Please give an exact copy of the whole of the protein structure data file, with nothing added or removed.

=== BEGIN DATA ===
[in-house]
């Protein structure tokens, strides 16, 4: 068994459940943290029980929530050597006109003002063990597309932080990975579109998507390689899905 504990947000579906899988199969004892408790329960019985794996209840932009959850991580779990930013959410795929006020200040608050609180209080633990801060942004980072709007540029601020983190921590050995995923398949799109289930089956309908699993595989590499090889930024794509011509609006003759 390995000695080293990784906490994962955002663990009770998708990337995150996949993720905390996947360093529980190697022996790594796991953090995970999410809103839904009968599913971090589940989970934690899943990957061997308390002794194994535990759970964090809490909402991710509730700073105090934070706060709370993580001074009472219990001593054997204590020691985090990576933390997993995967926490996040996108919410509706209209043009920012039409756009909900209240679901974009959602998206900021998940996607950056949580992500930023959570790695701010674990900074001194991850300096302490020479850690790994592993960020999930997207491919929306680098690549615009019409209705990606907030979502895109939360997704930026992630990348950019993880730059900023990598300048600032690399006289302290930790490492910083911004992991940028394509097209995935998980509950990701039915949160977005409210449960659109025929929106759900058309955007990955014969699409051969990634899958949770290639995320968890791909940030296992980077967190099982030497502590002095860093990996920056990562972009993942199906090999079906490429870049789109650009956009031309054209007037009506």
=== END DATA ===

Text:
[in-house]
């Protein structure tokens, strides 16, 4: 068994459940943290029980929530050597006109003002063990597309932080990975579109998507390689899905 504990947000579906899988199969004892408790329960019985794996209840932009959850991580779990930013959410795929006020200040608050609180209080633990801060942004980072709007540029601020983190921590050995995923398949799109289930089956309908699993595989590499090889930024794509011509609006003759 390995000695080293990784906490994962955002663990009770998708990337995150996949993720905390996947360093529980190697022996790594796991953090995970999410809103839904009968599913971090589940989970934690899943990957061997308390002794194994535990759970964090809490909402991710509730700073105090934070706060709370993580001074009472219990001593054997204590020691985090990576933390997993995967926490996040996108919410509706209209043009920012039409756009909900209240679901974009959602998206900021998940996607950056949580992500930023959570790695701010674990900074001194991850300096302490020479850690790994592993960020999930997207491919929306680098690549615009019409209705990606907030979502895109939360997704930026992630990348950019993880730059900023990598300048600032690399006289302290930790490492910083911004992991940028394509097209995935998980509950990701039915949160977005409210449960659109025929929106759900058309955007990955014969699409051969990634899958949770290639995320968890791909940030296992980077967190099982030497502590002095860093990996920056990562972009993942199906090999079906490429870049789109650009956009031309054209007037009506």